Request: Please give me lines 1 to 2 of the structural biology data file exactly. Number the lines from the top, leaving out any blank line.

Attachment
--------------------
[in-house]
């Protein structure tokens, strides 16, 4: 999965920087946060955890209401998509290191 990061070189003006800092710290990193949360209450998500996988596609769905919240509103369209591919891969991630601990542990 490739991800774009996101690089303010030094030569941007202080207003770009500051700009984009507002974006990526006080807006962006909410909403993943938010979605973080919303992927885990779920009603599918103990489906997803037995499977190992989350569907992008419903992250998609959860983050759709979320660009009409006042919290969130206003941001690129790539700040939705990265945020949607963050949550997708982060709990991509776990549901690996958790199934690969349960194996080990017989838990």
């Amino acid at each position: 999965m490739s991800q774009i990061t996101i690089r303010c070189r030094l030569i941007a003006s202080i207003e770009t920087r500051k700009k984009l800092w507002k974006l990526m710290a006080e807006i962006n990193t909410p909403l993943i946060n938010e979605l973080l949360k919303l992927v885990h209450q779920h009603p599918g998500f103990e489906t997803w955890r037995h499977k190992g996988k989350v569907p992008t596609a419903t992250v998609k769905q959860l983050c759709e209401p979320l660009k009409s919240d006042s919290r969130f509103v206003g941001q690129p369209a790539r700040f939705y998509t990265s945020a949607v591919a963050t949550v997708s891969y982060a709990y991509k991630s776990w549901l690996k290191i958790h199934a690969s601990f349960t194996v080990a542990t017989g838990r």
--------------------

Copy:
[in-house]
């Protein structure tokens, strides 16, 4: 999965920087946060955890209401998509290191 990061070189003006800092710290990193949360209450998500996988596609769905919240509103369209591919891969991630601990542990 490739991800774009996101690089303010030094030569941007202080207003770009500051700009984009507002974006990526006080807006962006909410909403993943938010979605973080919303992927885990779920009603599918103990489906997803037995499977190992989350569907992008419903992250998609959860983050759709979320660009009409006042919290969130206003941001690129790539700040939705990265945020949607963050949550997708982060709990991509776990549901690996958790199934690969349960194996080990017989838990």